Your location:

Professor William Letwin: An obituary by Lord Lexden

    Lord Lexden's tribute to former CPS Board Member William Letwin. 

    Bill Letwin, who died on February 20 at the age of 90, was closely associated with the CPS from its inception in 1974, along with his equally brilliant, flamboyant wife Shirley, who became a Director in 1979. Because of their passion for the emerging Thatcherite cause, they were steered towards the CPS by Ralph Harris with whom they had both worked at the IEA since their move from the United States to the London School of Economics in 1966 where Bill was first a Reader in, and from 1976 Professor of, Political Science.

    He arrived in England with a formidable academic reputation established at Chicago where he was part of the famous free-market economics school in which he worked with Hayek, Milton Friedman and other luminaries. His intellectual standing was consolidated at the Massachusetts Institute of Technology, where he became Assistant Professor of Industrial History in 1955; promotion as Professor of Economic History followed five years later. He published a series of highly regarded academic works, of which Origins of Scientific Economics 1660-1776 (1963) was particularly influential, giving powerful expression to his principal economic ideas.

    He rose to prominence from a rather precarious Jewish family background in Milwaukee. His father’s grocery business struggled to survive during the Depression years ,an experience which led other members of his family to embrace left-wing ideas. He learned little at school, deriving his education largely from public libraries where he read voraciously. He had no idea at this stage that books could be private possessions.

    His graduate studies in Chicago (where he met Shirley)were interrupted by the war in which he  served as an intelligence officer on General Douglas MacArthur’s staff in the Pacific campaign. He was parachuted behind enemy lines to secure information about Japanese troop movements and numbers. For this hazardous work he became an expert in judo, able to throw opponents to the ground with remarkable speed. He was the first American soldier to enter Tokyo where he set up MacArthur’s headquarters after the Japanese surrender.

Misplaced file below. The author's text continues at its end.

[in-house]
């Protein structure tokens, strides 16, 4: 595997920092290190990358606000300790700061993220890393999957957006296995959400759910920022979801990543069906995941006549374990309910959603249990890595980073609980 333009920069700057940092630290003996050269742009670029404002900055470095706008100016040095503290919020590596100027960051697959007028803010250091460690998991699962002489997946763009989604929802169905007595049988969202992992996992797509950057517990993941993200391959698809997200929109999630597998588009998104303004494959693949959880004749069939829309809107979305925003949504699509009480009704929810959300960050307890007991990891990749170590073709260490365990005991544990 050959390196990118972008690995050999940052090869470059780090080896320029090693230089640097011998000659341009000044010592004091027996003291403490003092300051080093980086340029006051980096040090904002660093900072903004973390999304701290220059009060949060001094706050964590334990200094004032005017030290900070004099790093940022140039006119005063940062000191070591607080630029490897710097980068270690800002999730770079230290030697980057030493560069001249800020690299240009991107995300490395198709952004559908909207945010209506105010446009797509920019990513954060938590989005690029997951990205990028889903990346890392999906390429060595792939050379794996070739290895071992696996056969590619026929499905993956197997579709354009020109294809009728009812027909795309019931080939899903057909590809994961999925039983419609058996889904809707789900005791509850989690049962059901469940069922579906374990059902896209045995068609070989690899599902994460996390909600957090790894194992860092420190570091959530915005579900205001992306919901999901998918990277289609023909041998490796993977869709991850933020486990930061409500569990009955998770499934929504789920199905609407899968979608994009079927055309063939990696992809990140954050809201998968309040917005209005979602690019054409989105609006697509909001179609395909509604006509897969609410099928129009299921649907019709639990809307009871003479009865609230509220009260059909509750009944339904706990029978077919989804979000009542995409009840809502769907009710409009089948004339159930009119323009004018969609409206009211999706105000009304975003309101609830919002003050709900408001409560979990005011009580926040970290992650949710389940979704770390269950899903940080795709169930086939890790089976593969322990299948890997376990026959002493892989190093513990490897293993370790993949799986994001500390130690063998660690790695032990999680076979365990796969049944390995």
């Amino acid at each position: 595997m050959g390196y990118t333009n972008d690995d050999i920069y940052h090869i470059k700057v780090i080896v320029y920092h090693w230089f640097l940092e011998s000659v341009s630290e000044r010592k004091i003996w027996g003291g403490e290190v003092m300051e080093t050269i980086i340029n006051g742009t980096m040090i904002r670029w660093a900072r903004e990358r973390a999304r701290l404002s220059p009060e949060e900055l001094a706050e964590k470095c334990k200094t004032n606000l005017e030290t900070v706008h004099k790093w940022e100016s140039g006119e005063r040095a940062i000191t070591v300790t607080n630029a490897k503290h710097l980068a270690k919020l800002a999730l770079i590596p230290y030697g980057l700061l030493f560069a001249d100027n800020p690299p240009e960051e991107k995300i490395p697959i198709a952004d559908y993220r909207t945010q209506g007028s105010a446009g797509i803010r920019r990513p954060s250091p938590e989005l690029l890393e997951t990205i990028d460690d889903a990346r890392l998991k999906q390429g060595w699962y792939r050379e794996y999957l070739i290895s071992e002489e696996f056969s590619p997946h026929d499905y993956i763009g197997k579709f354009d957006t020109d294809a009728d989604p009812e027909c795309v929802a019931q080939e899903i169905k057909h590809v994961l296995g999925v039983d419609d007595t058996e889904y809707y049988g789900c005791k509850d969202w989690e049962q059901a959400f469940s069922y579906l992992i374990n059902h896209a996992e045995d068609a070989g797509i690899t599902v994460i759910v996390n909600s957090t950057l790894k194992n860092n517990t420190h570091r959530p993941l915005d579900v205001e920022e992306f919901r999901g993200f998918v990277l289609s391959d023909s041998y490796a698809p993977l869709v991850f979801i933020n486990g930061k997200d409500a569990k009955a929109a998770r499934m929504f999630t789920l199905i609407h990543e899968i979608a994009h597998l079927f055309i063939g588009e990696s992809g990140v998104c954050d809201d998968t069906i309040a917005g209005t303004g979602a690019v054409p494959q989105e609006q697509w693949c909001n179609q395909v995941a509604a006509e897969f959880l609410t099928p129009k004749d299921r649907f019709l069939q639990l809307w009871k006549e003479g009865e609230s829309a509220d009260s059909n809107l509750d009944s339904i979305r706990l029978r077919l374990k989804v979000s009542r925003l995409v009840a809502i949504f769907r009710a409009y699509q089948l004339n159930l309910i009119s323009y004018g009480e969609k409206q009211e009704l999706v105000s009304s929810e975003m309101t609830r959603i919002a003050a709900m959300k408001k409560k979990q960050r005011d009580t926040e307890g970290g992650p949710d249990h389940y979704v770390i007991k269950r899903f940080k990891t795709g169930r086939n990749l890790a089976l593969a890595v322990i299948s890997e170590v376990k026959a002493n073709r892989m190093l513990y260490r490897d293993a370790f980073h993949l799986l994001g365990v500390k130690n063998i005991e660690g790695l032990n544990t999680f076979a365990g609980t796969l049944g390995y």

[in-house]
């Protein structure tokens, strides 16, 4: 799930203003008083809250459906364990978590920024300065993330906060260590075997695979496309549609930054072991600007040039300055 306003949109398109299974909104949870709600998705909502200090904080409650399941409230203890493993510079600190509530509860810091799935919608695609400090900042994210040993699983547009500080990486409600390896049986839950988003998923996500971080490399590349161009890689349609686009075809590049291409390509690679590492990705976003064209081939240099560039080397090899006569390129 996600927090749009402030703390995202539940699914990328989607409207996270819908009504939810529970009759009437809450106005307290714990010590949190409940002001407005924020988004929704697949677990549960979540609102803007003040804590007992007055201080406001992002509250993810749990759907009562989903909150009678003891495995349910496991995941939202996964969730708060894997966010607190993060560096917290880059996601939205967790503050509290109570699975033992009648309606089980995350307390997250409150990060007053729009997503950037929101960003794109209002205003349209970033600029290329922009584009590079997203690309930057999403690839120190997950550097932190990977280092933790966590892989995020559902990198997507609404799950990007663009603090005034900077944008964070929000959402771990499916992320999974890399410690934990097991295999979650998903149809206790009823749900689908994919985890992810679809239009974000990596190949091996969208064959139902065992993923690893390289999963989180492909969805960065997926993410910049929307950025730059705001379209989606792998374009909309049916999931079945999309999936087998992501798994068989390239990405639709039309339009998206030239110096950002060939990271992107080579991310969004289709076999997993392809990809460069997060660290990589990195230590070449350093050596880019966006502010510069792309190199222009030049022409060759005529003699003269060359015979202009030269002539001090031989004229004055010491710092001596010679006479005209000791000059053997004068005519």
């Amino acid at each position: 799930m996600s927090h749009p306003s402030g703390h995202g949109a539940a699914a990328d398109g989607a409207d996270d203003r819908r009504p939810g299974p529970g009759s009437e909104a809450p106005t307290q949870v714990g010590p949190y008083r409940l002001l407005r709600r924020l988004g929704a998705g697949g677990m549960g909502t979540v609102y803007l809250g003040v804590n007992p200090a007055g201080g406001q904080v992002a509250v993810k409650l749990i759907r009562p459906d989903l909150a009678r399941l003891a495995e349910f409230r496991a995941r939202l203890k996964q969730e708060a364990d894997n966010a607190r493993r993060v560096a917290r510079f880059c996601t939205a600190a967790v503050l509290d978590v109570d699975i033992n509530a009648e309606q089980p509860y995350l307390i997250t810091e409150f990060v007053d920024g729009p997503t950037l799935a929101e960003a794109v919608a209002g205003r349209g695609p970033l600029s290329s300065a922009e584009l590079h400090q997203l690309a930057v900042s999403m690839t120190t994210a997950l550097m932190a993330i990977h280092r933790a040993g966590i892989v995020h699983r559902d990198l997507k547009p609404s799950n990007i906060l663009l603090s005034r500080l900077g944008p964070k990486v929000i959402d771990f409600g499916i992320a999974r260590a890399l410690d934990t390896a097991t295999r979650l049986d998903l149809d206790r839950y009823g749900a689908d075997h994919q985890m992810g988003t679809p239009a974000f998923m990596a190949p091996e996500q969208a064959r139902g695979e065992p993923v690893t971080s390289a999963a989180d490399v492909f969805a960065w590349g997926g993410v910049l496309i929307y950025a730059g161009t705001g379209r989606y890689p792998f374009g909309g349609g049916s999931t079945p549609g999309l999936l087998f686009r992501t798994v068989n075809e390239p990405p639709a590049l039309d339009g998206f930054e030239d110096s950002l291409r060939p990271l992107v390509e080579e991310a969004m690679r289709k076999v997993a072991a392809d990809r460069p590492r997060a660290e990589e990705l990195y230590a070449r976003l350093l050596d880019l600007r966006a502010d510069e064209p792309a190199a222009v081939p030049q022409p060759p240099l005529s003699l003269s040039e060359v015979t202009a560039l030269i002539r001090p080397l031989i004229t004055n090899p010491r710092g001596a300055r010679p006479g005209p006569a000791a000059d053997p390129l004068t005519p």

He fell in love with England on his first visit as a Fulbright scholar in 1948. The task of helping to secure its economic revival on the basis of free-market principles was one that he embraced with enthusiasm at the CPS. Keith Joseph, whom he had first met in America in the early 1960s, profited greatly  from the assistance that Bill Letwin gave him in formulating a philosophical framework for the new, Thatcherite economics and in developing the moral arguments for capitalism and market economics. Valuable contributions were provided for Joseph’s speeches. Letwin was valued too for his detailed understanding of how American business had been freed from restrictive practices by the working of the anti-trust laws.

    For many years his wide circle of friends from the CPS and elsewhere congregated Sunday by Sunday at the celebrated “salon” over which he and Shirley presided at their home in Regent’s Park. Generous hospitality accompanied the sharp intellectual talk which, at heated moments, Bill would calm with his quiet wit and gentle manner. It is in these surroundings that this much-loved man will be most vividly remembered, with Shirley chuckling noisily at his side.

    Alistair Cooke (Lord Lexden)

    Date added: Monday 25th March 2013